Keck Foundation grant will help scientists see small proteins


A team of UC Davis Health scientists has been awarded a $1 million grant from the Keck Foundation to develop a tool for visualizing proteins that so far have been hard to study due to size.

UC Davis Pharmacology scientists
UC Davis Pharmacology scientists

The tool involves using fluorescent-tagged peptides to bind and illuminate proteins of interest, even those smaller than 5 nanometers. Current options do not work well with proteins smaller than 20 nanometers.

In addition to eliminating problems of size, the new tool is not expected to alter proteins of interest or surrounding cells like current options do.

The team will test its effectiveness on proteins linked with AMPARs (AMPA-type glutamate receptors), which are responsible for signal transmission in the brain and implicated in Alzheimer’s and other dementias.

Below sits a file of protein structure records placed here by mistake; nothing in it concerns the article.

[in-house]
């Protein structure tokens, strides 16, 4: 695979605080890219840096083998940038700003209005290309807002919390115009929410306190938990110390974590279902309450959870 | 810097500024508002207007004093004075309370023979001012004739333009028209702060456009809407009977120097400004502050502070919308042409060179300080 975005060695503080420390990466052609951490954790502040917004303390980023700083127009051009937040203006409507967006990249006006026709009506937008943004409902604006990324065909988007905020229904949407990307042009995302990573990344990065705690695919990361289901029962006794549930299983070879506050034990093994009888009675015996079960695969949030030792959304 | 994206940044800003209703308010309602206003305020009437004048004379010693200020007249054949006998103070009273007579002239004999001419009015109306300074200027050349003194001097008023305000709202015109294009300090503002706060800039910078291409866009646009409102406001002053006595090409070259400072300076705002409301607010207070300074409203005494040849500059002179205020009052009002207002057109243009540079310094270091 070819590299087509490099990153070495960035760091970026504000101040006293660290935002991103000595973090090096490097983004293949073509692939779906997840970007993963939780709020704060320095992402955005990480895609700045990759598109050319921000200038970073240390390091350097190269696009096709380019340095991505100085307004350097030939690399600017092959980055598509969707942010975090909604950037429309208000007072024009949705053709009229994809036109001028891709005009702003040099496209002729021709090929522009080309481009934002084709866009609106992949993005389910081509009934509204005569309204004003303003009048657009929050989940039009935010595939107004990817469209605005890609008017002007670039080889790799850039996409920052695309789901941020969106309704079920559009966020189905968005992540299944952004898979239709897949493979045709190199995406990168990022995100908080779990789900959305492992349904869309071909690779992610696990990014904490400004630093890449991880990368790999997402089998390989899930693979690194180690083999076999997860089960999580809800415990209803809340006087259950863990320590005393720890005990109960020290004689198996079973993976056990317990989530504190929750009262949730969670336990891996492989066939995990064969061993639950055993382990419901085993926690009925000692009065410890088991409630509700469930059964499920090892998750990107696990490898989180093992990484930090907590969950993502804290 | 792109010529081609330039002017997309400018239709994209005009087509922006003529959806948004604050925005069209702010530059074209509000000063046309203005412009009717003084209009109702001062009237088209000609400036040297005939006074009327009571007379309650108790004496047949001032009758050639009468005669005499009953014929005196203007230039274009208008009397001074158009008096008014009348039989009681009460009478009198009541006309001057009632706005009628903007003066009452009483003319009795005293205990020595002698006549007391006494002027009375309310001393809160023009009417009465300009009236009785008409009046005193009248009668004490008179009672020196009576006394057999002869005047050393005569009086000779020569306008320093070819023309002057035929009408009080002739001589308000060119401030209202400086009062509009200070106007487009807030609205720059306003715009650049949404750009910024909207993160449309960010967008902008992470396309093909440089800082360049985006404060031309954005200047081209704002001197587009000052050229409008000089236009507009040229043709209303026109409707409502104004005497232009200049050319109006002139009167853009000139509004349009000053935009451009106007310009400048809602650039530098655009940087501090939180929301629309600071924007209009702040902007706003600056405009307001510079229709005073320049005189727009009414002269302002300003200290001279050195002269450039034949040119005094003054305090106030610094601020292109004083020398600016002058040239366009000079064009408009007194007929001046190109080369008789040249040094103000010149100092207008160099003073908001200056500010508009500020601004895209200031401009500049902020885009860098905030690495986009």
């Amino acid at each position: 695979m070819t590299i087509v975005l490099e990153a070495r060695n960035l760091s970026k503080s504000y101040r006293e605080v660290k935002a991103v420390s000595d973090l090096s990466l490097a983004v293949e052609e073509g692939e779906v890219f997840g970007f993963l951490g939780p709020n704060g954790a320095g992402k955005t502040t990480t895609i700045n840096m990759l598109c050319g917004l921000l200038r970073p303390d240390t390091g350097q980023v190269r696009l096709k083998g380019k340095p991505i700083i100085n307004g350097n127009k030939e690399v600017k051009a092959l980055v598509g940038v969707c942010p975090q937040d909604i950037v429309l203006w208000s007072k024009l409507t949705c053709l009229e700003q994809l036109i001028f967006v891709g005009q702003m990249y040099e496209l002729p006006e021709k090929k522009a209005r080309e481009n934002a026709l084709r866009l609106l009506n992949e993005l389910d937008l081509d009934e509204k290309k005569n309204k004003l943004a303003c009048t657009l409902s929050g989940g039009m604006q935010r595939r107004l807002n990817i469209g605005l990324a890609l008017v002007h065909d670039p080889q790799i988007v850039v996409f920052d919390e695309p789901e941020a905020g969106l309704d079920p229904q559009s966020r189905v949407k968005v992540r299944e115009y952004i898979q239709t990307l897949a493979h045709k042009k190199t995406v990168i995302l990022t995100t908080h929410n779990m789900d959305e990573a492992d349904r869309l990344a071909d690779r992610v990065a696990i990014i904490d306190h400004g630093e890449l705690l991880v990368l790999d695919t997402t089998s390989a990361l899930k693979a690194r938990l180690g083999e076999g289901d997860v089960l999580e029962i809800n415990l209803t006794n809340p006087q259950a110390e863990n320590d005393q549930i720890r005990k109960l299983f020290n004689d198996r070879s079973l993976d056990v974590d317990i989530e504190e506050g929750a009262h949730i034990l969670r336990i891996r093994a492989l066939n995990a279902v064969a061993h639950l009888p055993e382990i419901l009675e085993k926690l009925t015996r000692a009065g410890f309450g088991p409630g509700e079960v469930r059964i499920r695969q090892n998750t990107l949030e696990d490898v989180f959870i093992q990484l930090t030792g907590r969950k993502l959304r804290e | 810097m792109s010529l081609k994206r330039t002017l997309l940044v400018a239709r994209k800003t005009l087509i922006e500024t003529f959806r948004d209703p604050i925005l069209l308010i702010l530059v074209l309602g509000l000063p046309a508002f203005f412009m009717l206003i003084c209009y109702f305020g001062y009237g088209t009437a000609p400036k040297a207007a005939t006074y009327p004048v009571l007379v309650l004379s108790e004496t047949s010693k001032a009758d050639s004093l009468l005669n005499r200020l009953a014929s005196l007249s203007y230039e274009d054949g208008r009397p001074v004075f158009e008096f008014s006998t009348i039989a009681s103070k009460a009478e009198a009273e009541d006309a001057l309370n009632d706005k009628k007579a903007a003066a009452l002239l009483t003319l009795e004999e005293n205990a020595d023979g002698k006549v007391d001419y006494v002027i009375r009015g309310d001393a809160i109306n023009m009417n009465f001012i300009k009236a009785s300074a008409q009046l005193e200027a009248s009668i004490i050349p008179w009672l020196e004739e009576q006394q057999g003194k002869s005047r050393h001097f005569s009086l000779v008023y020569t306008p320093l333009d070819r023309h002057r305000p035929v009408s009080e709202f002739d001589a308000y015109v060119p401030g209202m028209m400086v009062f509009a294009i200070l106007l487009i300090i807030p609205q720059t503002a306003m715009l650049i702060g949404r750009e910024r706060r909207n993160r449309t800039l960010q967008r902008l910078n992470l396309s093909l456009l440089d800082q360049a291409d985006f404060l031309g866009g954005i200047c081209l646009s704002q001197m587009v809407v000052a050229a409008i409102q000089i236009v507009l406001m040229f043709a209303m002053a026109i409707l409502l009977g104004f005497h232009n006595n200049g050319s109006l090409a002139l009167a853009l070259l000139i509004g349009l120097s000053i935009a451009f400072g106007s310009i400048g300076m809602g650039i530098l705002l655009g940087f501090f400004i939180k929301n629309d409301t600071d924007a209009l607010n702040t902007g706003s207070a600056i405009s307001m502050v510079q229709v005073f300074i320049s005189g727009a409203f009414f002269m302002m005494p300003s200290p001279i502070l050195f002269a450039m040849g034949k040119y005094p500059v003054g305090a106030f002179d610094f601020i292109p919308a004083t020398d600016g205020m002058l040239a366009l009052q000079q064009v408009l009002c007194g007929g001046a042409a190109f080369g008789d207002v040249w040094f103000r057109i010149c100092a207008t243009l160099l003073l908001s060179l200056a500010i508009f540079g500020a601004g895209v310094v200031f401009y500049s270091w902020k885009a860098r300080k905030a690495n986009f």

The principal investigator is Johannes Hell, professor in the Department of Pharmacology at UC Davis Health. He studies cells of the brain and how they change with stroke, epilepsy, PTSD and other neurological conditions.

“Understanding proteins and their signaling complexes is critical to understanding and modifying their roles in disease,” said Hell. “Our revolutionary technology will help define protein spatiotemporal distribution without the limitations and inaccuracies of current applications.”

Additional members of the study team are Kit Lam, professor and chair of the Department of Biochemistry and Molecular Medicine; James Ames, professor in the Department of Chemistry; and Manuel Navedo, professor in the Department of Pharmacology.

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